• There are 14 main meridians that Qi flows throughout the body. Each meridian is connected to a specific organ or gland. Meridians are like rivers. An obstruction of Qi is like a dam. Qi becomes blocked and energy flow to parts of the body become restricted. Blockage of Qi can result in pain, disease and death.
  • Meridians are often compared to as a series of interconnected highways or waterways. They flow throughout the body transporting vital nutrients to nourish and energize every cell, gland, organ, tissue and muscle.
  • The Chinese believe that health is a manifestation of balance, both within the body itself and between the external environment. If an obstruction occurs in one of the meridians, the Qi is disrupted and cannot flow properly. When the Qi cannot flow smoothly or is forced to flow in the opposite direction, the body’s innate balance is disrupted and illness results.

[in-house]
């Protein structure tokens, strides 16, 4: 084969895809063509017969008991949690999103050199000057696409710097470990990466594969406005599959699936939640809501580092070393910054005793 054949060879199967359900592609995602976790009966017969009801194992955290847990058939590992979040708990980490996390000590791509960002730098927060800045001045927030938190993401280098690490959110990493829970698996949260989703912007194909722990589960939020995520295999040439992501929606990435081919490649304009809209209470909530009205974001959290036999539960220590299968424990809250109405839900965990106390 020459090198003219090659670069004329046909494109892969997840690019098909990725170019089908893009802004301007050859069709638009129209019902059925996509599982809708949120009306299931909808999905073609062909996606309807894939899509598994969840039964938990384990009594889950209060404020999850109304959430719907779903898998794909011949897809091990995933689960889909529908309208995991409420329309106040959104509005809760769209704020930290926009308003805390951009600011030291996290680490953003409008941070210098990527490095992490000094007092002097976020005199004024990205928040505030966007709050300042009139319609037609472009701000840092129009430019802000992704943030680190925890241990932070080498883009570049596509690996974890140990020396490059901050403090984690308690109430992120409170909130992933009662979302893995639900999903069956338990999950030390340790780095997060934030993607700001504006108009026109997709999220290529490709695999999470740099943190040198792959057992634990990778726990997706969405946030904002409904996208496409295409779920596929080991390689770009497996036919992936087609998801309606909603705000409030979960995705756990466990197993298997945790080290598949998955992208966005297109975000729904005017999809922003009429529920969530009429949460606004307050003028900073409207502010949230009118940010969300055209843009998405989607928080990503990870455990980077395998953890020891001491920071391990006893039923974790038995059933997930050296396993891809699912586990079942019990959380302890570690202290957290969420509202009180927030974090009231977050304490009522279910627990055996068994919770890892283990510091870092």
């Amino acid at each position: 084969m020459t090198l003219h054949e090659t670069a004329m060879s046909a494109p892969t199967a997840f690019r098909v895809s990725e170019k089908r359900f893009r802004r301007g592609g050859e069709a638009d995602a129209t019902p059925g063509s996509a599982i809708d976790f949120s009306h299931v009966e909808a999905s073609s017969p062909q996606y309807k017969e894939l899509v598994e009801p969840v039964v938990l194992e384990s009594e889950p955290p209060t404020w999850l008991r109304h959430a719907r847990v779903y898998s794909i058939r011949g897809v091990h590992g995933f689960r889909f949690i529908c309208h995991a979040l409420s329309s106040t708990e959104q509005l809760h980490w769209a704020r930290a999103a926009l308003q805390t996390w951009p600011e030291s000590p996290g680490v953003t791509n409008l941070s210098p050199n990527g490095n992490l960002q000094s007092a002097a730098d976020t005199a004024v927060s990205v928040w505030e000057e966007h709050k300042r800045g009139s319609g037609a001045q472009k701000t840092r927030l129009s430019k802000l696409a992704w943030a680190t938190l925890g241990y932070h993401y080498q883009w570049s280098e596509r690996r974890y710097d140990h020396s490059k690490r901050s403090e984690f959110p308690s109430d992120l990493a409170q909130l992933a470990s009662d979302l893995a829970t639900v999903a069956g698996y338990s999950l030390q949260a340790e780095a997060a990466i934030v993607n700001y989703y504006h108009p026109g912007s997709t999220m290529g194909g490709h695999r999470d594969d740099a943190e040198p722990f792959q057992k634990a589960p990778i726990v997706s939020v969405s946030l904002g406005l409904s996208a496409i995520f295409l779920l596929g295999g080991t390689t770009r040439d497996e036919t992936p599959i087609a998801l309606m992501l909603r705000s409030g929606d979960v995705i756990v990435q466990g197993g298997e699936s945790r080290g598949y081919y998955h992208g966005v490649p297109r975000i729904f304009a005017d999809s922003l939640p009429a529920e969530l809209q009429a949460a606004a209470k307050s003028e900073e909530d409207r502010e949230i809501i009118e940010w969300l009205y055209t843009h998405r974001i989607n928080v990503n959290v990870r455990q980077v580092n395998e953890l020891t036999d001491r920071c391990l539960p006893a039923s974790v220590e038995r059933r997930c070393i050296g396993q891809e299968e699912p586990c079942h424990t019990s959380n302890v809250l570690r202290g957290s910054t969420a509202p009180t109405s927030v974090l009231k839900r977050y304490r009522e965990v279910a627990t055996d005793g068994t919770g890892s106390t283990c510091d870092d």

• Acupuncture points are the specific points on the meridians where the Qi is both concentrated and accessible. Needles engage the Qi when they are inserted into specific points. The goal being, restore the proper flow of Qi and regain overall function and well being.

Do the needles hurt?

For the most part people do not feel pain at all. But some feel a little pain as the needles are inserted. The needles are very thin, just a little larger than a human hair.

Why do they want to feel my pulses?

There are 12 pulse positions on each wrist that your acupuncturist will palpate. Each position corresponds to a specific meridian and organ. Feeling the pulse helps the acupuncturist find or confirm problems.

Why do they want to look at my tongue?

The tongue is a map of the body. It reflects the general health of the organs. She is looking for the shape, color, cracks and coat on your tongue.

Acupuncture and Modern Science

In 1997 the National Institute of Health (NIH) Consensus on Acupuncture reports that “studies have demonstrated that acupuncture can cause multiple biological responses, mediated mainly by sensory neurons, to many structures within the central nervous system”.